Daily Independent (Ashland, KY)


June 21, 2014

Seeking suggestions, salad envy and adults only

ASHLAND — I was sitting in the drive-thru line at McFood’s on a hot day last week, patting my big belly and bemoaning my ever-expanding girth, when I had a bit of an epiphany or sudden, striking realization. It wasn’t an earth-shattering moment, but I did realize that I hold all the power on this. All I had to do was pull out of that line and seek something a little more friendly to my health and calorie concerns.

Of course, the harsh reality that followed was a realization that it is incredibly difficult to find anything even remotely healthy that can be consumed while driving to Grayson at 70 mph.

 When it comes to fast food, the big chains have gained some ground in this field. I’ve enjoyed a couple of really good salads from Wendy’s (one featuring spinach and strawberries was especially tasty) in recent weeks, and was genuinely impressed with a recent McDonald’s salad that even had legitimate “greens” in the mix.

The problem, however, is that you can buy several burgers for the price of one of those salads and my budget can’t stand the strain of that price structure. Now that I think about it, my fast-food decisions are nearly always based on the amount of cash in my pocket and I can practically recite the entire “value menu” of any popular franchise, complete with prices. Needless to say, I’m eating a lot of cheap, food-like products most days — and you don’t have to be a nutritionist to figure out the effect it is having on me.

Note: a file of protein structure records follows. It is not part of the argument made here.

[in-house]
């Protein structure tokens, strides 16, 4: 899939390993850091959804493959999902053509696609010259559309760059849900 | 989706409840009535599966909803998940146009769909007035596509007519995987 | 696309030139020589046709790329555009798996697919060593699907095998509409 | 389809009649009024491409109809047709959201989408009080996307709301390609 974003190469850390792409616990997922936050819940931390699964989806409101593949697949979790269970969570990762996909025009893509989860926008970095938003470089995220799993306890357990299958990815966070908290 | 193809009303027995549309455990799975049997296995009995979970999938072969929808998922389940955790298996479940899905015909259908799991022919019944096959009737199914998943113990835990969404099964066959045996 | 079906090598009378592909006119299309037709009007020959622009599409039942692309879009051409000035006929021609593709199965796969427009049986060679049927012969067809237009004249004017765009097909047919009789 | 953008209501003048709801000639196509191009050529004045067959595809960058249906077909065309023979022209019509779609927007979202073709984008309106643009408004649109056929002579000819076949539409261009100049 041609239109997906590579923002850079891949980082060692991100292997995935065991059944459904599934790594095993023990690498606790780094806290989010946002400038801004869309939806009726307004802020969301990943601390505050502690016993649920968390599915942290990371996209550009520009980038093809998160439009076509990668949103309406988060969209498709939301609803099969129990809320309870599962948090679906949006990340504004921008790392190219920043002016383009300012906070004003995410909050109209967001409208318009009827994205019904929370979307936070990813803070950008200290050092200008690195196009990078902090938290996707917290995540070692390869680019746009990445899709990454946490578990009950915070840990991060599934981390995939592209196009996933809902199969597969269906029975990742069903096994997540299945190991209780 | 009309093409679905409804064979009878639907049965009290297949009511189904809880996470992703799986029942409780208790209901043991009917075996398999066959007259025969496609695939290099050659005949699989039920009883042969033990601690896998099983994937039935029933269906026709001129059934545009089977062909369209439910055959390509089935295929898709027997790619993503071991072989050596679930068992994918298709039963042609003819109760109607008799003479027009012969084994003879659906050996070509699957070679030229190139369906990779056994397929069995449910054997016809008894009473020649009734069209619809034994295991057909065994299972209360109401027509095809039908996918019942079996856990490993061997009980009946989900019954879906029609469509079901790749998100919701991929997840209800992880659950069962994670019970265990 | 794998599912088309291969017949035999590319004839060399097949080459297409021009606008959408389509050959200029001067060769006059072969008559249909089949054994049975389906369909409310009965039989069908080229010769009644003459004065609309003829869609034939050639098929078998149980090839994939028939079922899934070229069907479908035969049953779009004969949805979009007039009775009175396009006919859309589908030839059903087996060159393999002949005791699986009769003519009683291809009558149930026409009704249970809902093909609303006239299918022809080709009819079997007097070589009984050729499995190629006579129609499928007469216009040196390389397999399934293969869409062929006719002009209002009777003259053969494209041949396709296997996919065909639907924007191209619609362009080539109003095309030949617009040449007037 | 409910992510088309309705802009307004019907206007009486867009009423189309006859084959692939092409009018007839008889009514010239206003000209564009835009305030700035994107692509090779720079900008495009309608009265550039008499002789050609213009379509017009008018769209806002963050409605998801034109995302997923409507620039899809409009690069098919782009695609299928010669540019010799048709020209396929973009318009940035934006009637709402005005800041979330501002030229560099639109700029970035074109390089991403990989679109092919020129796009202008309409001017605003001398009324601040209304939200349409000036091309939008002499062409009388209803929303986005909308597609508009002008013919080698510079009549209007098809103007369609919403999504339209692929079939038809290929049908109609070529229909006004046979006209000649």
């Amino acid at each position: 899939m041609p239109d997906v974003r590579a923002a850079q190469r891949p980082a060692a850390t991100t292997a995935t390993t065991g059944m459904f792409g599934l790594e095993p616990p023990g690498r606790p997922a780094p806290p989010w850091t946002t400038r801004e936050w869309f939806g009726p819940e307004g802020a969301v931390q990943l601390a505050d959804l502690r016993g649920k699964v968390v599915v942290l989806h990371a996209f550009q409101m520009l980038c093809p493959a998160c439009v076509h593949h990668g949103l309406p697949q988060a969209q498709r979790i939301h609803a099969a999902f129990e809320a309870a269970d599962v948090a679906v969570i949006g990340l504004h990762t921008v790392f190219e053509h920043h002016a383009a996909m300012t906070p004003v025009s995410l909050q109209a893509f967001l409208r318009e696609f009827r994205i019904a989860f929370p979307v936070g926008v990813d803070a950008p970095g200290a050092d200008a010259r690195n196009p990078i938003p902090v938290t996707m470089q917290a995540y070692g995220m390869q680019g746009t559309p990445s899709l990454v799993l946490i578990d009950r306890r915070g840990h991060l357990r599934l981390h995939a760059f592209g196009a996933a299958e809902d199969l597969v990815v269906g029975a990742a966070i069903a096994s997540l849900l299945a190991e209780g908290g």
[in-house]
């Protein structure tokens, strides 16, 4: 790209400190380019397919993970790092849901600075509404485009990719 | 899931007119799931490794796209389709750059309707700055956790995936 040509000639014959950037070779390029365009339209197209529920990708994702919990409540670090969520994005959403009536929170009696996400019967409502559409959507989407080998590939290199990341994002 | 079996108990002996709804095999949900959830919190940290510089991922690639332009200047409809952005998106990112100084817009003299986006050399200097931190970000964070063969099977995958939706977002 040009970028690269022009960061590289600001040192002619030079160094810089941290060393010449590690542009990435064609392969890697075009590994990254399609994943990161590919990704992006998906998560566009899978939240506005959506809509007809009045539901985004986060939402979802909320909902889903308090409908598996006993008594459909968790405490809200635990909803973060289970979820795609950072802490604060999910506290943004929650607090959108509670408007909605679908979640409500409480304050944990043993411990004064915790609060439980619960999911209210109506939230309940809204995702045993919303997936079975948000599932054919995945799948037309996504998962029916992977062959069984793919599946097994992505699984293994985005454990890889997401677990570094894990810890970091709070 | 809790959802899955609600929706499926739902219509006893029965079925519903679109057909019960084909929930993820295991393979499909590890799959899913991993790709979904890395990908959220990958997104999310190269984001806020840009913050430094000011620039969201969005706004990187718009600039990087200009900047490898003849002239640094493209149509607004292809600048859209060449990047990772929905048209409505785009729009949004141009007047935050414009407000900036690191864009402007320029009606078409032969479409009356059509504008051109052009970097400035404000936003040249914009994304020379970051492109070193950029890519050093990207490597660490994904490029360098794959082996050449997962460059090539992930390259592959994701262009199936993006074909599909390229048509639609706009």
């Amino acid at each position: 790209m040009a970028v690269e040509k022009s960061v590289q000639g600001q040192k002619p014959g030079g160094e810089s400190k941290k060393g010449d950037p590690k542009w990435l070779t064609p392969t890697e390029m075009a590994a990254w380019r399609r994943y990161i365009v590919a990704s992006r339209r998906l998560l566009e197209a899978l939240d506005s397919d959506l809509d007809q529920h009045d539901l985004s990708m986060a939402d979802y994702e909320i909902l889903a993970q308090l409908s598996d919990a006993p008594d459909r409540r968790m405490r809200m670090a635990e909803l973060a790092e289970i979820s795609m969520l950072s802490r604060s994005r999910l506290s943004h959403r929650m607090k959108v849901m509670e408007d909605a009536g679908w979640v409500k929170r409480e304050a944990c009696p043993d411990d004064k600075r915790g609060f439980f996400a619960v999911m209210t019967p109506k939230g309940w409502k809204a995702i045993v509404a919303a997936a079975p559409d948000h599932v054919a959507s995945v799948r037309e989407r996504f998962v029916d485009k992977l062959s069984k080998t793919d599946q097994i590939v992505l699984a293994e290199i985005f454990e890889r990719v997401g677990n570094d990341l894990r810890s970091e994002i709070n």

Pondering the problem, I also realize that I haven’t done a very good job researching healthy fast-food alternatives. I tend to think of anything with lettuce, spinach or grilled chicken as “good for you,” and that’s almost the extent of my knowledge.

I ask for your suggestions on this, as I obviously need some help. If you enjoy a particular fast-food menu item that isn’t especially expensive, and is even remotely “healthy,” please let me know what it is.

Envy at Andy’s

I was enjoying lunch with a buddy last week when I developed a significant case of entree envy.

This is the lunch buddy who was the first to discover the outstanding Suplex Tacos on 13th Street in Ashland, so I asked him to select our location. When he suggested we meet at Andy’s Sweet & Savory, in the Pendleton Art Center on Winchester Avenue in downtown Ashland, I immediately agreed.

Apparently I was craving a burger that day and pounced on the “Cajun Burger” that was the special of the day. My buddy, who seems to have a head start on the whole healthy eating thing, said he didn’t want a burger and asked for my suggestion. I told him I’ve heard nothing but great reviews for Andy’s “Nutty Chicken Salad,” and a pair of friendly ladies at the table behind us proudly pointed out that’s what they were having for lunch, and thoroughly enjoying it as well.

There was a clumsy moment in the middle of that when my friend was trying to determine if this is a salad with chicken, or a chicken salad, but the ladies cleared that up quickly when they guided our attention to their plates (for the record, the dish is a salad with nuts and chicken and is not chicken salad).